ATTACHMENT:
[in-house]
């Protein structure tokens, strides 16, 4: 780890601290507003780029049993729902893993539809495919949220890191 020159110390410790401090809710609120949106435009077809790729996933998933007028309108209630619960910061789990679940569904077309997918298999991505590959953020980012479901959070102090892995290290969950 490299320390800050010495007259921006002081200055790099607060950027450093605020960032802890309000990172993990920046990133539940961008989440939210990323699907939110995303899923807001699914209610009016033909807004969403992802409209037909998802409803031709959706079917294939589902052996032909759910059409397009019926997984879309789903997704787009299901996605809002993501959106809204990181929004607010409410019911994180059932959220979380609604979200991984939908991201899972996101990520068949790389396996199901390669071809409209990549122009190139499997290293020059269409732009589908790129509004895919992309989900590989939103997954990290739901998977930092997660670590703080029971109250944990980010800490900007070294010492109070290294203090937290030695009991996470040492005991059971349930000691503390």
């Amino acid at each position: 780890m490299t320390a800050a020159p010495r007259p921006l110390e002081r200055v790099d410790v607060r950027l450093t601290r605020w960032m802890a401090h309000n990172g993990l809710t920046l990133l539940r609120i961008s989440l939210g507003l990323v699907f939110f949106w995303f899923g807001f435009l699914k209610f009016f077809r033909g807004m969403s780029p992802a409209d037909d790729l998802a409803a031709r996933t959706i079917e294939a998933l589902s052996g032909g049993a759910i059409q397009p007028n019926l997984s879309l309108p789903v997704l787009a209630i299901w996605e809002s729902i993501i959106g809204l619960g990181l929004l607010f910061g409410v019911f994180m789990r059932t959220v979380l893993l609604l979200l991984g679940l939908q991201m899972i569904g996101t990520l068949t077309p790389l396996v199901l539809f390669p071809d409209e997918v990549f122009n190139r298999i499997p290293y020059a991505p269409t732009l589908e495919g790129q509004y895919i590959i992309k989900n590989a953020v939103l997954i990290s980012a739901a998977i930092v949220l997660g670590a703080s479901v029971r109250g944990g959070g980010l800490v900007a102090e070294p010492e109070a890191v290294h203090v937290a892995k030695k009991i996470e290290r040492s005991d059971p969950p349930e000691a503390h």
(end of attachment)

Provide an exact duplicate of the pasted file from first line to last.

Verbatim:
[in-house]
């Protein structure tokens, strides 16, 4: 780890601290507003780029049993729902893993539809495919949220890191 020159110390410790401090809710609120949106435009077809790729996933998933007028309108209630619960910061789990679940569904077309997918298999991505590959953020980012479901959070102090892995290290969950 490299320390800050010495007259921006002081200055790099607060950027450093605020960032802890309000990172993990920046990133539940961008989440939210990323699907939110995303899923807001699914209610009016033909807004969403992802409209037909998802409803031709959706079917294939589902052996032909759910059409397009019926997984879309789903997704787009299901996605809002993501959106809204990181929004607010409410019911994180059932959220979380609604979200991984939908991201899972996101990520068949790389396996199901390669071809409209990549122009190139499997290293020059269409732009589908790129509004895919992309989900590989939103997954990290739901998977930092997660670590703080029971109250944990980010800490900007070294010492109070290294203090937290030695009991996470040492005991059971349930000691503390």
């Amino acid at each position: 780890m490299t320390a800050a020159p010495r007259p921006l110390e002081r200055v790099d410790v607060r950027l450093t601290r605020w960032m802890a401090h309000n990172g993990l809710t920046l990133l539940r609120i961008s989440l939210g507003l990323v699907f939110f949106w995303f899923g807001f435009l699914k209610f009016f077809r033909g807004m969403s780029p992802a409209d037909d790729l998802a409803a031709r996933t959706i079917e294939a998933l589902s052996g032909g049993a759910i059409q397009p007028n019926l997984s879309l309108p789903v997704l787009a209630i299901w996605e809002s729902i993501i959106g809204l619960g990181l929004l607010f910061g409410v019911f994180m789990r059932t959220v979380l893993l609604l979200l991984g679940l939908q991201m899972i569904g996101t990520l068949t077309p790389l396996v199901l539809f390669p071809d409209e997918v990549f122009n190139r298999i499997p290293y020059a991505p269409t732009l589908e495919g790129q509004y895919i590959i992309k989900n590989a953020v939103l997954i990290s980012a739901a998977i930092v949220l997660g670590a703080s479901v029971r109250g944990g959070g980010l800490v900007a102090e070294p010492e109070a890191v290294h203090v937290a892995k030695k009991i996470e290290r040492s005991d059971p969950p349930e000691a503390h």